World War II-era airstrip in archipelago of Kiribati still eyed by China.

Tarawa, Kiribati: In Kiribati, deep in the Pacific lies World War II-era airstrip in the archipelago on which China has still its eyes, positioned just 1,800 miles from Hawaii.
Dave Makichuk, writing in Asia Times said that the two nations re-established ties two years ago and have embarked on new cooperation projects, including infrastructure investment as well as trade and cultural exchanges.
This could give Beijing an airbase in an incredibly strategical location, between North America and New Zealand, potentially giving China’s military much greater reach throughout a critical and increasingly tense region, The War Zone reported.
An UK based news agency first reported on Chinese developments in Kiribati, which also included improvements to a bridge associated with the airstrip, on May 5, 2021, based on information from I-Kiribati politician Tessie Lambourne.
“The government hasn’t shared the cost and other details other than it’s a feasibility study for the rehabilitation of the runway and bridge,” Lambourne, who formed the Boutokaan Kiribati Moa Party last year, which is in opposition to President Taneti Maamau’s Tobwaan Kiribati Party, told the UK news agency.
The site — on the island of Kanton, also spelled Canton, part of the archipelago nation of Kiribati — currently has a single usable runway, officially measuring 6,230 feet in length, although the total unimproved length is closer to 8,000 feet, based on satellite imagery, reported Asia Times.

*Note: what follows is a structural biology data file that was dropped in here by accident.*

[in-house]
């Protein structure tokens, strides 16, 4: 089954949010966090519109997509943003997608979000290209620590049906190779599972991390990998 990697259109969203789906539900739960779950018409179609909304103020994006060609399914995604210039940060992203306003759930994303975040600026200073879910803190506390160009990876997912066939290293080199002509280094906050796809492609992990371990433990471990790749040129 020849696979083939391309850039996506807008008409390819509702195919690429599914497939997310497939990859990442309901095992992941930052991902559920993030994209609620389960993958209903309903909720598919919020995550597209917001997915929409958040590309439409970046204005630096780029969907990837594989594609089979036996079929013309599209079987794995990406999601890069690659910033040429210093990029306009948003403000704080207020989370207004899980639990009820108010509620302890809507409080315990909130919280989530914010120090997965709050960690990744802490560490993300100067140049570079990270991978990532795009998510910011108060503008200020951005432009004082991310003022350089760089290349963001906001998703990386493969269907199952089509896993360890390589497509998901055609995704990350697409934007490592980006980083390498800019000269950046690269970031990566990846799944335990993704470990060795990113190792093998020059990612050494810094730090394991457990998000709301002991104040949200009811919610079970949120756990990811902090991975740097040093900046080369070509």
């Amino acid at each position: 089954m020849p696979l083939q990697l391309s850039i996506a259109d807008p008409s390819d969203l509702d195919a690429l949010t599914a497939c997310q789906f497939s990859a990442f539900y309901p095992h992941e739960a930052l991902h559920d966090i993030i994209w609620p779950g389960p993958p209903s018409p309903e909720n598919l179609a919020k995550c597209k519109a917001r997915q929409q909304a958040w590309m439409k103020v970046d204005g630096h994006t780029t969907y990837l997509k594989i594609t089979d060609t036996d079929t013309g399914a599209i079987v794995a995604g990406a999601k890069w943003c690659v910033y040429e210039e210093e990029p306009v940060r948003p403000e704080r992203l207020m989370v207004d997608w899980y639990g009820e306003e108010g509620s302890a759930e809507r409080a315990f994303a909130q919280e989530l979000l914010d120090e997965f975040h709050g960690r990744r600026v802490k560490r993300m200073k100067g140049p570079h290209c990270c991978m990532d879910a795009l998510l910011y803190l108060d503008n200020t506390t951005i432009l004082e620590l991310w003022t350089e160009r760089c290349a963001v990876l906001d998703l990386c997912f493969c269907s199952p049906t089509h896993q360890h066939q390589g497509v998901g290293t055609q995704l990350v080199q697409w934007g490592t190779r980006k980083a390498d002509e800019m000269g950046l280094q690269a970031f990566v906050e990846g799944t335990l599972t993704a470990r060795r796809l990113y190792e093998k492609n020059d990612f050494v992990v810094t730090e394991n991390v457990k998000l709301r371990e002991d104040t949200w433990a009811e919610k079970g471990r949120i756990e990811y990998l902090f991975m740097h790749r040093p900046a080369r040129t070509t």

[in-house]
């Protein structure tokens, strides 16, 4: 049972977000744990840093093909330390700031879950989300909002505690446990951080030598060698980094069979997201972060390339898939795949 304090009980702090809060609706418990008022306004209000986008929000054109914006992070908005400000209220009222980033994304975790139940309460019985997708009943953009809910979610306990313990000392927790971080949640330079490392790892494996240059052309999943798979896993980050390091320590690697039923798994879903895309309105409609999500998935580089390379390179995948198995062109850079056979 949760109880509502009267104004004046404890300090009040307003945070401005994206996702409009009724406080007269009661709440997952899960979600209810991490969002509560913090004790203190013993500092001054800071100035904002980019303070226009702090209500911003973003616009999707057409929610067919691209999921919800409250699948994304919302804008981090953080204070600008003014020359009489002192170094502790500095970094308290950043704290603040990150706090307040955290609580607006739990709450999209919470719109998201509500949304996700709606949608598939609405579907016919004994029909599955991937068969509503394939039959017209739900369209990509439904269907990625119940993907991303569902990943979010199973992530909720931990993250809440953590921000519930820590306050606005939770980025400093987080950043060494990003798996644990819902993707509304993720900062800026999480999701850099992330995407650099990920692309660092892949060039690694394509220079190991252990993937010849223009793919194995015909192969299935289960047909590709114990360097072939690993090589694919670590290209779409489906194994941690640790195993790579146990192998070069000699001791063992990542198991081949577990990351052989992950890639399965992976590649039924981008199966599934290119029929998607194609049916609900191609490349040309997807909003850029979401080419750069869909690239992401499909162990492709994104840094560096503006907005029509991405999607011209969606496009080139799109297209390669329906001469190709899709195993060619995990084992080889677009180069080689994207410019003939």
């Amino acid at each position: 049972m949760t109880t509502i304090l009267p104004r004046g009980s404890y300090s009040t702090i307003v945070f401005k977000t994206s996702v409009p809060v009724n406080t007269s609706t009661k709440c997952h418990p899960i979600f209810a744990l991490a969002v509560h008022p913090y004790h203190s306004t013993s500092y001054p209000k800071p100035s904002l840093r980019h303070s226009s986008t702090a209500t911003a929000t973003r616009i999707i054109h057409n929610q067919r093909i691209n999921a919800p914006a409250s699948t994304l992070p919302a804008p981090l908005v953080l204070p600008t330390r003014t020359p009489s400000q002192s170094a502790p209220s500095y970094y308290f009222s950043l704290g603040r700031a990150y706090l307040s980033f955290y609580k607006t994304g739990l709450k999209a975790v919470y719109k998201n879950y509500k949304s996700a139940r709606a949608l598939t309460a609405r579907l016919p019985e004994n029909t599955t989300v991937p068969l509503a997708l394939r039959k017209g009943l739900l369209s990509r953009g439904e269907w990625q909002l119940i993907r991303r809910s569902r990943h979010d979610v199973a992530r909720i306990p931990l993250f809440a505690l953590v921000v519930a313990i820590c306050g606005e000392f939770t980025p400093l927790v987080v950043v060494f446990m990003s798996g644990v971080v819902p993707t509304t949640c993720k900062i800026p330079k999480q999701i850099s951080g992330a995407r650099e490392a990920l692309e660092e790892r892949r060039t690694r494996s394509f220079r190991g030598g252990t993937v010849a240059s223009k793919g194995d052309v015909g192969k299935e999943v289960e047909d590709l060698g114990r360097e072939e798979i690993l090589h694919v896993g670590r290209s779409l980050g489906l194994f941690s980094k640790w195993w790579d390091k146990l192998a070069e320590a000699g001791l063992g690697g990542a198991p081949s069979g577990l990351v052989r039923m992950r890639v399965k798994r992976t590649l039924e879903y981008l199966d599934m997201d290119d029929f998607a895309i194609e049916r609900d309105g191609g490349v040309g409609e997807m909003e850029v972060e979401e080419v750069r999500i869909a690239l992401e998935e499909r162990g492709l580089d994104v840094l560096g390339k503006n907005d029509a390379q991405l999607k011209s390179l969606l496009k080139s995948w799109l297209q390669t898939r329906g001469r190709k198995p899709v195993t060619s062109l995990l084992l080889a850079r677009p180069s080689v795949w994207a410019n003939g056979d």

The ribbon-shaped island, which has a total area of only around 15 square miles and a population of approximately 20, is part of Kiribati’s wider Phoenix Islands group, none of the others of which are inhabited.
During World War II, the coral atoll’s airstrip was used by the US Army Air Forces as part of an air ferry route between Hawaii and the South Pacific.
After the war, civil operators also used it as a trans-Pacific stopover. The United States also made use of the island for space and missile tracking up until the late 1960s.
Today, Canton Island Airport is used only for emergencies, reported Asia Times.
The Australian Strategic Policy Institute (ASPI), a Canberra-based think tank funded in part by the Australian Department of Defense, fretted in a September 2020 article that Beijing was likely to reclaim seabed and expand island installations in Kiribati as well as fortify them, as it has done to some South China Sea islands.
It accused China of “moving to achieve control over the vital trans-Pacific sea lines of communication under the guise of assisting with economic development and climate-change adaptation.”
The island would in fact become “a fixed aircraft carrier,” according to one military analyst.
And should it become a military facility, the airstrip would most likely be used as a base for the plethora of unmanned reconnaissance drones used by the People’s Liberation Army (PLA), reported Asia Times.
It could also hold an overt military component, including other anti-access and area denial capabilities, such as surface-to-air missiles or shore-based anti-ship cruise missiles.
The existing runway, once modernized, could be long enough to support fighter deployments, but the improved section would likely need to be extended out to the full 8,000 feet length to support maritime patrol aircraft or even bombers.
A considerable investment would also need to be made to supporting infrastructure to sustain any kind of meaningful, longer-term deployment, including hangars, fuelling and maintenance facilities and accommodations for aircrew and ground personnel, said Makichuk.
As well as providing a foothold in a strategic location, China’s plans for Kiribati could also impact its access to that nation’s extensive exclusive economic zone, which covers more than 1.35 million square miles and includes some of the most productive fishing grounds in the Pacific.